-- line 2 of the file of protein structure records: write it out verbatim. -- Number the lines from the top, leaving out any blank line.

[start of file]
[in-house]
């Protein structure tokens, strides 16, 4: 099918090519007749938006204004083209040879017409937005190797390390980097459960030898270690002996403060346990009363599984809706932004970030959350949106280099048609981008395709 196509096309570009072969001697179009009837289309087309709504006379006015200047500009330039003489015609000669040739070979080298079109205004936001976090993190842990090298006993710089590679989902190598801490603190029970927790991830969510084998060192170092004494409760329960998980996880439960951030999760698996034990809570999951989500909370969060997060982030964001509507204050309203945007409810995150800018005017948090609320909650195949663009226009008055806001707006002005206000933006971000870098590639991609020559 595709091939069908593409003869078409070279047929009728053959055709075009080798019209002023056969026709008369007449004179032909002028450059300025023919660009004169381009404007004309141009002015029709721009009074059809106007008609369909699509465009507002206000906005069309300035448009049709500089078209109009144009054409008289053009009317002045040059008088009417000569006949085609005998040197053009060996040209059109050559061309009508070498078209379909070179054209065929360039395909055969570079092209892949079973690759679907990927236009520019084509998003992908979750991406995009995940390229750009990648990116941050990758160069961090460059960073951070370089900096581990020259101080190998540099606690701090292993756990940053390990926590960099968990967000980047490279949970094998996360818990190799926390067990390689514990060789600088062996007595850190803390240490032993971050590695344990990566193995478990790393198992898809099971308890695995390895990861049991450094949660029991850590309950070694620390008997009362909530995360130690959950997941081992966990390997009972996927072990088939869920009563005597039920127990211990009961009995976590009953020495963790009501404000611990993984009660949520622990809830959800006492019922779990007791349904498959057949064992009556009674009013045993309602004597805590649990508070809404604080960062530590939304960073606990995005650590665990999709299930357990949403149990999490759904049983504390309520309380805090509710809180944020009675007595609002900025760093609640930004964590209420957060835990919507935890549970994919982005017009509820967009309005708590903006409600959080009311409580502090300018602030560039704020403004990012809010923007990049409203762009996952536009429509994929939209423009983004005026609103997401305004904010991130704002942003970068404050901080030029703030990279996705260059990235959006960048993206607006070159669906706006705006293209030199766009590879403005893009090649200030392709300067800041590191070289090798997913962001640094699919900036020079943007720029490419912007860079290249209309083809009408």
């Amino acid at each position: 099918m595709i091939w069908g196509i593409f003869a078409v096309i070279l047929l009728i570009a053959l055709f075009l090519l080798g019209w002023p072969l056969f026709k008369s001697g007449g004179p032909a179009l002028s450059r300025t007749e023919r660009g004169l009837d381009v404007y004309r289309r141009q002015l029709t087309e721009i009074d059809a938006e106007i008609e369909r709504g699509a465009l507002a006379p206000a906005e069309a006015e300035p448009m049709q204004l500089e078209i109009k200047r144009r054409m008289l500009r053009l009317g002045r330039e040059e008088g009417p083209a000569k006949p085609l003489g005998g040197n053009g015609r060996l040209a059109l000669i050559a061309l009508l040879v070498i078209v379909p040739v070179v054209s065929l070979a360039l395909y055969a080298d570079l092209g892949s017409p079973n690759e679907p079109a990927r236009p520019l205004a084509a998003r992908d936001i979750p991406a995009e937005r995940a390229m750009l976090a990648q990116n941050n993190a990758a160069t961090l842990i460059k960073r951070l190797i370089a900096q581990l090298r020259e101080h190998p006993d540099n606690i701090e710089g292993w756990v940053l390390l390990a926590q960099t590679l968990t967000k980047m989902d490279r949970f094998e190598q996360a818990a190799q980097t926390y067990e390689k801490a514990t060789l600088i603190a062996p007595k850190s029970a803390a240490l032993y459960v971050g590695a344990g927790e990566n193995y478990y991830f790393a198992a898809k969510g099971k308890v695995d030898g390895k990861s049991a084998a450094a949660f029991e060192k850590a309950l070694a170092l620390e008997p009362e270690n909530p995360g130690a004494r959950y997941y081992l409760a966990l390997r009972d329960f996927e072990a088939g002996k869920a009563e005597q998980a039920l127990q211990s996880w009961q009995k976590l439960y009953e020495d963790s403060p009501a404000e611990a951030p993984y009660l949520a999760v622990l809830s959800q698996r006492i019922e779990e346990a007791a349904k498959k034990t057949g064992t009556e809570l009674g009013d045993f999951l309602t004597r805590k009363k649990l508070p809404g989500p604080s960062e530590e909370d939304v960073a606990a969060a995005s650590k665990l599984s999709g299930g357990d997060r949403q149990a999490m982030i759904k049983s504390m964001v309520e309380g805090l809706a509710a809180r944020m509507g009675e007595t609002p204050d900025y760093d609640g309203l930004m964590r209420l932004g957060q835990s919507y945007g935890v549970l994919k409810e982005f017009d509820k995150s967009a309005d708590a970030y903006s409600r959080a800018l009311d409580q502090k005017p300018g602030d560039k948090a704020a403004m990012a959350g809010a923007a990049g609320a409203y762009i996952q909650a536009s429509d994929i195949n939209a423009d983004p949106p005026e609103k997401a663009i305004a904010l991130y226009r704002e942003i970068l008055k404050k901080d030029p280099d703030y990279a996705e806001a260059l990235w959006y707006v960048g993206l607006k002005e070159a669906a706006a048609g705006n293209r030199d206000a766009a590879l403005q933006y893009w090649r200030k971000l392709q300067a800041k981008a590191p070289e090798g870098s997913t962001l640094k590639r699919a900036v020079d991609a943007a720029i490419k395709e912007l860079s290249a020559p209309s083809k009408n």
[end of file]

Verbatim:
């Protein structure tokens, strides 16, 4: 099918090519007749938006204004083209040879017409937005190797390390980097459960030898270690002996403060346990009363599984809706932004970030959350949106280099048609981008395709 196509096309570009072969001697179009009837289309087309709504006379006015200047500009330039003489015609000669040739070979080298079109205004936001976090993190842990090298006993710089590679989902190598801490603190029970927790991830969510084998060192170092004494409760329960998980996880439960951030999760698996034990809570999951989500909370969060997060982030964001509507204050309203945007409810995150800018005017948090609320909650195949663009226009008055806001707006002005206000933006971000870098590639991609020559 595709091939069908593409003869078409070279047929009728053959055709075009080798019209002023056969026709008369007449004179032909002028450059300025023919660009004169381009404007004309141009002015029709721009009074059809106007008609369909699509465009507002206000906005069309300035448009049709500089078209109009144009054409008289053009009317002045040059008088009417000569006949085609005998040197053009060996040209059109050559061309009508070498078209379909070179054209065929360039395909055969570079092209892949079973690759679907990927236009520019084509998003992908979750991406995009995940390229750009990648990116941050990758160069961090460059960073951070370089900096581990020259101080190998540099606690701090292993756990940053390990926590960099968990967000980047490279949970094998996360818990190799926390067990390689514990060789600088062996007595850190803390240490032993971050590695344990990566193995478990790393198992898809099971308890695995390895990861049991450094949660029991850590309950070694620390008997009362909530995360130690959950997941081992966990390997009972996927072990088939869920009563005597039920127990211990009961009995976590009953020495963790009501404000611990993984009660949520622990809830959800006492019922779990007791349904498959057949064992009556009674009013045993309602004597805590649990508070809404604080960062530590939304960073606990995005650590665990999709299930357990949403149990999490759904049983504390309520309380805090509710809180944020009675007595609002900025760093609640930004964590209420957060835990919507935890549970994919982005017009509820967009309005708590903006409600959080009311409580502090300018602030560039704020403004990012809010923007990049409203762009996952536009429509994929939209423009983004005026609103997401305004904010991130704002942003970068404050901080030029703030990279996705260059990235959006960048993206607006070159669906706006705006293209030199766009590879403005893009090649200030392709300067800041590191070289090798997913962001640094699919900036020079943007720029490419912007860079290249209309083809009408």